"I’ve been trying to tell white women the truth about working for them since I was fourteen years old."

And later: "Truth. It feels cool, like water washing over my sticky-hot body. Cooling a heat that’s been burning me up all my life."

Not one to keep her mouth shut, Minny, who is much closer to Skeeter’s age than Aibileen’s, has been fired from more jobs than she can count. When we meet her, she is embroiled in an all-out battle with Skeeter’s close friend Hilly Holbrook, who just happens to be heading up a movement encouraging whites to build separate bathrooms in their homes for their colored help. Minny isn’t the only one who has a problem with Hilly, and the drama surrounding Hilly’s constant agitation and posturing are a key focus of the action in this novel. Skeeter, Aibileen, and Minny are an unlikely trio, but their work on the project unites them under a common cause and proves to them that women can connect with each other regardless of their color. As they collect stories from more and more women, Skeeter, Aibileen, and Minny are deeply affected by what they hear. For Skeeter:

"These things I know already, yet hearing them from colored mouths, it is as if I am hearing them for the first time."

Though telling her stories is often painful, Minny discovers I like telling my stories. It feels like I’m doing something about it. And she begins to think about the possibilities of freedom—from racial segregation and from her abusive husband—in a way she never has before.

"Who knows what I could become, if Leroy would stop goddamn hitting me."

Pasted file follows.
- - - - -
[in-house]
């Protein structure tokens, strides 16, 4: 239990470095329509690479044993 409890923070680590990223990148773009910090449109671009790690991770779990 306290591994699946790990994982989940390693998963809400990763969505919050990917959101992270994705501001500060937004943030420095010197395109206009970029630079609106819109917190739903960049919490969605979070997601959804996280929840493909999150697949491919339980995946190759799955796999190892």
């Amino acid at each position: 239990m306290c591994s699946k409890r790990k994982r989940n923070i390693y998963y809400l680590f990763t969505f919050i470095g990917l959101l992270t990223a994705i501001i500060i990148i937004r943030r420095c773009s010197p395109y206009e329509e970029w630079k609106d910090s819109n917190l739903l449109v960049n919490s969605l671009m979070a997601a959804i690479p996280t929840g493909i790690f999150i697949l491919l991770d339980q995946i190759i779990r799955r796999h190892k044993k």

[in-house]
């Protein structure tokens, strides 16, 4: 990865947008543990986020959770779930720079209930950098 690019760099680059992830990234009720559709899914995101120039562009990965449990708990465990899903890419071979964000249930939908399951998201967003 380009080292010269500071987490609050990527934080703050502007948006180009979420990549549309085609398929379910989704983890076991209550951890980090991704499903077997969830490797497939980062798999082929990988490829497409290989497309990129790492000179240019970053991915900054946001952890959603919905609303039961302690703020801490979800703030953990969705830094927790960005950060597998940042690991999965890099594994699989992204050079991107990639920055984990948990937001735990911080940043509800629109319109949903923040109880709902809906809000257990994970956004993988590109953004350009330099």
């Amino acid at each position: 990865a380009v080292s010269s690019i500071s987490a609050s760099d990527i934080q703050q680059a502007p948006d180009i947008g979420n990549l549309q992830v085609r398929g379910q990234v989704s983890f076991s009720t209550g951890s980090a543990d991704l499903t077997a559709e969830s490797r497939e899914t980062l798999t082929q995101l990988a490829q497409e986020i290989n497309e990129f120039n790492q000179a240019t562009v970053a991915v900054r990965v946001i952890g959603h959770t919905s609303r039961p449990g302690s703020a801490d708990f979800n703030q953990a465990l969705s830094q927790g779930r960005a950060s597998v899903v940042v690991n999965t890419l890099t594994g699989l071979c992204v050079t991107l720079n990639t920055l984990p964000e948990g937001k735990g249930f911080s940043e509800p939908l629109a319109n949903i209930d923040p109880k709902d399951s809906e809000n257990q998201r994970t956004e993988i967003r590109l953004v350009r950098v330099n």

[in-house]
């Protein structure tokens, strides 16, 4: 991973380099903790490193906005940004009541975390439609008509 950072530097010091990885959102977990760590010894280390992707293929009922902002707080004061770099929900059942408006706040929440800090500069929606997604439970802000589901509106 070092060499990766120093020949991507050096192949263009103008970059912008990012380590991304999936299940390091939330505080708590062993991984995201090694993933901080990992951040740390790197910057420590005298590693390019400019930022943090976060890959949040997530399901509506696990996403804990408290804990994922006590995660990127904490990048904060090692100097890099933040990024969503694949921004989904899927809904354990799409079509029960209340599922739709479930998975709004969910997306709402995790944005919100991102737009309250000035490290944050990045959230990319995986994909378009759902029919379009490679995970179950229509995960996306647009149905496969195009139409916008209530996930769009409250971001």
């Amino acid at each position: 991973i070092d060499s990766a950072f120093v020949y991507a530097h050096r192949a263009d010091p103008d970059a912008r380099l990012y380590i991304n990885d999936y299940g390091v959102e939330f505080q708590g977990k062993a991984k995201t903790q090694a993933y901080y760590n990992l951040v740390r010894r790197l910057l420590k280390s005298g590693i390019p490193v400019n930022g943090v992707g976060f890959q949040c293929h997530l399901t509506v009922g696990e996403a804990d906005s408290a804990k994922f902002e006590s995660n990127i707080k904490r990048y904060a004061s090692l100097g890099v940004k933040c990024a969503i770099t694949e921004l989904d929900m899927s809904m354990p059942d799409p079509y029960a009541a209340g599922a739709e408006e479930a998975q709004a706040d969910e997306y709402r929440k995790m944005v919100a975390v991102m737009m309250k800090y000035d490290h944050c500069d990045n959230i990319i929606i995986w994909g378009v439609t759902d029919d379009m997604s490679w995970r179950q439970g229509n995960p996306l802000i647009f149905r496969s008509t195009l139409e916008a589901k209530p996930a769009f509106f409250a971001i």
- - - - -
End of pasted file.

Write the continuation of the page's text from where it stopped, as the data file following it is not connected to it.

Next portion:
The women undertake this project with the hope that the book will be published and will instigate change in Jackson and throughout the country. Regardless of the results (which I won’t spoil here), the process of sharing their stories and the journey they take together is more than enough. Skeeter, Aibileen, and Minny come to understand that the point of the book was For women to realize, we are just two people. Not that much separates us. Not nearly as much as I’d thought. Along the way, we get to know the women that Aibileen, Minny, and their friends work for, and we understand these women through their maids’ eyes and from Skeeter’s perspective of them as her peers and former friends. We also see the melodrama of Skeeter’s interactions with Hilly Holbrook and her society friends, her frustrating relationship with her mother, and her forays into dating. We see Aibileen and Minny in their formal clothes at work and in their comfortable living rooms at home, where they let their hair down and support each other like women friends do. Kathryn Stockett paints a full and vivid picture of life in a small Southern town that is just on the cusp of civil rights and great change and is caught up in all of the controversy and heat that go with it. She succeeds in giving Aibileen and Minny realistic black Southern voices that the reader can just almost hear. Stockett peoples her small town with characters that we come to know and feel we’d be able to recognize if we passed them on the street. The types are familiar—all of us know a Hilly Holbrook and a Celia Foote—but the individuals unique. The Help is addictively, compulsively readable. I couldn’t put it down. Stockett’s debut is well-written, and it is clear that she really understands Southern life and has made great efforts to understand what life was like for black women who served white families. She presents sad stories that leave a great glimmer of hope, and though she examines our differences and our mistakes, she highlights our humanity to wonderful effect. And while this is a serious book, it also has wonderfully lighthearted moments, humorous moments, and strikingly funny insights into women and their behavior. I loved this book and can’t recommend it highly enough. This is a wonderful first novel that hints at the promise of a very bright career. 5 out of 5.